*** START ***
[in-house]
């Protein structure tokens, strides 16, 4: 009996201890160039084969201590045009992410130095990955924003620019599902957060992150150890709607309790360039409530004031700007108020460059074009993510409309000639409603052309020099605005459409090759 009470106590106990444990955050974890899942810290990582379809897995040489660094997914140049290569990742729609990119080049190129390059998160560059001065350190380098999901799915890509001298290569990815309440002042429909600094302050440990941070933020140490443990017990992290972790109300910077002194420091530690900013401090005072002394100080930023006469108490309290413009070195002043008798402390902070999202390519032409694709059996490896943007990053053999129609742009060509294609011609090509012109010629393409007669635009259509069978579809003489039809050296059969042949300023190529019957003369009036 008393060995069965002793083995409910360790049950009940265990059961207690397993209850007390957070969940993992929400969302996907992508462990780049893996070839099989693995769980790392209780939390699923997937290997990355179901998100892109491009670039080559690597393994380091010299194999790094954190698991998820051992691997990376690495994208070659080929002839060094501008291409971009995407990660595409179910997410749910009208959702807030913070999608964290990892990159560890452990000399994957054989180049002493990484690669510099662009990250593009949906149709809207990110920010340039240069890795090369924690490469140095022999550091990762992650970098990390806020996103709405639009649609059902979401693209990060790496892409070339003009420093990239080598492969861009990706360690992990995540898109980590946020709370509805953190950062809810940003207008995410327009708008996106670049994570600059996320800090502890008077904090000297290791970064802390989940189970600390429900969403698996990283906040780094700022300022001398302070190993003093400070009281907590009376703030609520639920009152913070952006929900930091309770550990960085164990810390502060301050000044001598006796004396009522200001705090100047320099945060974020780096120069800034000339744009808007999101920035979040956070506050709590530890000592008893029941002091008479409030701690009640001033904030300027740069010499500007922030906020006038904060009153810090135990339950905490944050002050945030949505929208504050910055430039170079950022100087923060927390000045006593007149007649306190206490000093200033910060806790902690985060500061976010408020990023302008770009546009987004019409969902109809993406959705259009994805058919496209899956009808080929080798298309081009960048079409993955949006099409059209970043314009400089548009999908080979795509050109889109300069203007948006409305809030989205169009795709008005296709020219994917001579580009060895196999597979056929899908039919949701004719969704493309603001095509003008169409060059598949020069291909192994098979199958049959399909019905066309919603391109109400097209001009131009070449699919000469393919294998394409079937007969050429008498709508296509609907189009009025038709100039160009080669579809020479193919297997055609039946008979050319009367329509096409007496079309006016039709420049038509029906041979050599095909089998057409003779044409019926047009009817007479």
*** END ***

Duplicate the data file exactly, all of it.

[in-house]
């Protein structure tokens, strides 16, 4: 009996201890160039084969201590045009992410130095990955924003620019599902957060992150150890709607309790360039409530004031700007108020460059074009993510409309000639409603052309020099605005459409090759 009470106590106990444990955050974890899942810290990582379809897995040489660094997914140049290569990742729609990119080049190129390059998160560059001065350190380098999901799915890509001298290569990815309440002042429909600094302050440990941070933020140490443990017990992290972790109300910077002194420091530690900013401090005072002394100080930023006469108490309290413009070195002043008798402390902070999202390519032409694709059996490896943007990053053999129609742009060509294609011609090509012109010629393409007669635009259509069978579809003489039809050296059969042949300023190529019957003369009036 008393060995069965002793083995409910360790049950009940265990059961207690397993209850007390957070969940993992929400969302996907992508462990780049893996070839099989693995769980790392209780939390699923997937290997990355179901998100892109491009670039080559690597393994380091010299194999790094954190698991998820051992691997990376690495994208070659080929002839060094501008291409971009995407990660595409179910997410749910009208959702807030913070999608964290990892990159560890452990000399994957054989180049002493990484690669510099662009990250593009949906149709809207990110920010340039240069890795090369924690490469140095022999550091990762992650970098990390806020996103709405639009649609059902979401693209990060790496892409070339003009420093990239080598492969861009990706360690992990995540898109980590946020709370509805953190950062809810940003207008995410327009708008996106670049994570600059996320800090502890008077904090000297290791970064802390989940189970600390429900969403698996990283906040780094700022300022001398302070190993003093400070009281907590009376703030609520639920009152913070952006929900930091309770550990960085164990810390502060301050000044001598006796004396009522200001705090100047320099945060974020780096120069800034000339744009808007999101920035979040956070506050709590530890000592008893029941002091008479409030701690009640001033904030300027740069010499500007922030906020006038904060009153810090135990339950905490944050002050945030949505929208504050910055430039170079950022100087923060927390000045006593007149007649306190206490000093200033910060806790902690985060500061976010408020990023302008770009546009987004019409969902109809993406959705259009994805058919496209899956009808080929080798298309081009960048079409993955949006099409059209970043314009400089548009999908080979795509050109889109300069203007948006409305809030989205169009795709008005296709020219994917001579580009060895196999597979056929899908039919949701004719969704493309603001095509003008169409060059598949020069291909192994098979199958049959399909019905066309919603391109109400097209001009131009070449699919000469393919294998394409079937007969050429008498709508296509609907189009009025038709100039160009080669579809020479193919297997055609039946008979050319009367329509096409007496079309006016039709420049038509029906041979050599095909089998057409003779044409019926047009009817007479």